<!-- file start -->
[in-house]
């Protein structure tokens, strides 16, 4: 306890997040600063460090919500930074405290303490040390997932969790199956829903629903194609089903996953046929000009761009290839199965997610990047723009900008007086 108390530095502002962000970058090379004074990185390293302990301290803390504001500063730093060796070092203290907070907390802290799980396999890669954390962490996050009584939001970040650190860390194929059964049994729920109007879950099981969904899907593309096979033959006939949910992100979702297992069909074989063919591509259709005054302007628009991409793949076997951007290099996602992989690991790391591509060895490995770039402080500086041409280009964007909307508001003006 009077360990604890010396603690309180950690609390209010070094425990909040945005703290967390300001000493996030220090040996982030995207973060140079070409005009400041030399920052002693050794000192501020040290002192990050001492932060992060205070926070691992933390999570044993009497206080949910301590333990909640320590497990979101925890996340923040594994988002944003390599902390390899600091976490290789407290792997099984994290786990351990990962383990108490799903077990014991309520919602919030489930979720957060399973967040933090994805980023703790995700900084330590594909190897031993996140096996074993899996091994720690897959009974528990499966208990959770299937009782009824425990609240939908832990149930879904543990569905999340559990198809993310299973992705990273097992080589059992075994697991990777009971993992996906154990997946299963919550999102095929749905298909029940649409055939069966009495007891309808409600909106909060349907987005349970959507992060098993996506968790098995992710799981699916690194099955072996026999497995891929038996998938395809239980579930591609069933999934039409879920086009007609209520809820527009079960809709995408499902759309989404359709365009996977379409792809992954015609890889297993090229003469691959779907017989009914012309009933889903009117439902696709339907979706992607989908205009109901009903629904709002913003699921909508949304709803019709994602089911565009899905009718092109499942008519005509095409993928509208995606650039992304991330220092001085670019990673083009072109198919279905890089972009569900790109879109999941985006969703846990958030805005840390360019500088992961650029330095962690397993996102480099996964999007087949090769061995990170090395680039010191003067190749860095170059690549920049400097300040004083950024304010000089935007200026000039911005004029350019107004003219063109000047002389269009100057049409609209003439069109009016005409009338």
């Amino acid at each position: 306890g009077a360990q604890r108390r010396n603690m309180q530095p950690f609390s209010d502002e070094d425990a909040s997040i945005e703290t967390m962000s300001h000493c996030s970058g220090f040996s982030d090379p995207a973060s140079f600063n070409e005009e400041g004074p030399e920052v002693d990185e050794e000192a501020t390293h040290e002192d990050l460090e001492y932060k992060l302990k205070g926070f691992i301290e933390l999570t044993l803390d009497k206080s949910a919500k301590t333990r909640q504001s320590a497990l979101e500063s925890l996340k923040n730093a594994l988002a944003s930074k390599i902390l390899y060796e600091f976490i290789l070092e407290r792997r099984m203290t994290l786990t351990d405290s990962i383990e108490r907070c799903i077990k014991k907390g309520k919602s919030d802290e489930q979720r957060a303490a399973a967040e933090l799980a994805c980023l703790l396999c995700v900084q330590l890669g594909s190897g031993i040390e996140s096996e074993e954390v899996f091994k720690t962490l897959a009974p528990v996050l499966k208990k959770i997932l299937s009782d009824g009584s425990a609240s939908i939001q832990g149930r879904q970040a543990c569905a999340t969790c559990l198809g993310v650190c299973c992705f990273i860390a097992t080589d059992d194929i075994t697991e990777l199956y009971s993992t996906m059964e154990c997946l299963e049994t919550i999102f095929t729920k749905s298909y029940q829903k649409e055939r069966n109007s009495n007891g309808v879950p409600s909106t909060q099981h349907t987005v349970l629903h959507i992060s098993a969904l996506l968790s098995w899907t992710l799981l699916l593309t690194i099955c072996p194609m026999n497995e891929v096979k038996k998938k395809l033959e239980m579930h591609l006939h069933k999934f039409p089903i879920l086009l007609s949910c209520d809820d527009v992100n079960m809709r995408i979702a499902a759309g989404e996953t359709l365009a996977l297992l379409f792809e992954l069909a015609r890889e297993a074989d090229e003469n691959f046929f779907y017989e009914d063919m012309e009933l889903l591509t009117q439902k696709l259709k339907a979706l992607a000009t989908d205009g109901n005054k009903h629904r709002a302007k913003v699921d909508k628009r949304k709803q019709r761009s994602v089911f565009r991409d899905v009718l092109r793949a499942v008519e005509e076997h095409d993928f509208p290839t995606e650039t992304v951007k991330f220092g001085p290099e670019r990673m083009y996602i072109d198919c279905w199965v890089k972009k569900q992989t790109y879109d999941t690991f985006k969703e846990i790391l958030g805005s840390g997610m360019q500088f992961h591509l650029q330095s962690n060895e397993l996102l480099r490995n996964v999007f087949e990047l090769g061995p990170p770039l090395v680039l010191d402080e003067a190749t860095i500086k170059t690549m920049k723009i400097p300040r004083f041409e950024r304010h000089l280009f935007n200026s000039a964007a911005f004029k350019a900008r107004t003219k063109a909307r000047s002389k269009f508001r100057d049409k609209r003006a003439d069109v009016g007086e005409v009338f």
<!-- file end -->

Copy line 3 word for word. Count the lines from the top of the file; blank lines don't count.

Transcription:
């Amino acid at each position: 306890g009077a360990q604890r108390r010396n603690m309180q530095p950690f609390s209010d502002e070094d425990a909040s997040i945005e703290t967390m962000s300001h000493c996030s970058g220090f040996s982030d090379p995207a973060s140079f600063n070409e005009e400041g004074p030399e920052v002693d990185e050794e000192a501020t390293h040290e002192d990050l460090e001492y932060k992060l302990k205070g926070f691992i301290e933390l999570t044993l803390d009497k206080s949910a919500k301590t333990r909640q504001s320590a497990l979101e500063s925890l996340k923040n730093a594994l988002a944003s930074k390599i902390l390899y060796e600091f976490i290789l070092e407290r792997r099984m203290t994290l786990t351990d405290s990962i383990e108490r907070c799903i077990k014991k907390g309520k919602s919030d802290e489930q979720r957060a303490a399973a967040e933090l799980a994805c980023l703790l396999c995700v900084q330590l890669g594909s190897g031993i040390e996140s096996e074993e954390v899996f091994k720690t962490l897959a009974p528990v996050l499966k208990k959770i997932l299937s009782d009824g009584s425990a609240s939908i939001q832990g149930r879904q970040a543990c569905a999340t969790c559990l198809g993310v650190c299973c992705f990273i860390a097992t080589d059992d194929i075994t697991e990777l199956y009971s993992t996906m059964e154990c997946l299963e049994t919550i999102f095929t729920k749905s298909y029940q829903k649409e055939r069966n109007s009495n007891g309808v879950p409600s909106t909060q099981h349907t987005v349970l629903h959507i992060s098993a969904l996506l968790s098995w899907t992710l799981l699916l593309t690194i099955c072996p194609m026999n497995e891929v096979k038996k998938k395809l033959e239980m579930h591609l006939h069933k999934f039409p089903i879920l086009l007609s949910c209520d809820d527009v992100n079960m809709r995408i979702a499902a759309g989404e996953t359709l365009a996977l297992l379409f792809e992954l069909a015609r890889e297993a074989d090229e003469n691959f046929f779907y017989e009914d063919m012309e009933l889903l591509t009117q439902k696709l259709k339907a979706l992607a000009t989908d205009g109901n005054k009903h629904r709002a302007k913003v699921d909508k628009r949304k709803q019709r761009s994602v089911f565009r991409d899905v009718l092109r793949a499942v008519e005509e076997h095409d993928f509208p290839t995606e650039t992304v951007k991330f220092g001085p290099e670019r990673m083009y996602i072109d198919c279905w199965v890089k972009k569900q992989t790109y879109d999941t690991f985006k969703e846990i790391l958030g805005s840390g997610m360019q500088f992961h591509l650029q330095s962690n060895e397993l996102l480099r490995n996964v999007f087949e990047l090769g061995p990170p770039l090395v680039l010191d402080e003067a190749t860095i500086k170059t690549m920049k723009i400097p300040r004083f041409e950024r304010h000089l280009f935007n200026s000039a964007a911005f004029k350019a900008r107004t003219k063109a909307r000047s002389k269009f508001r100057d049409k609209r003006a003439d069109v009016g007086e005409v009338f």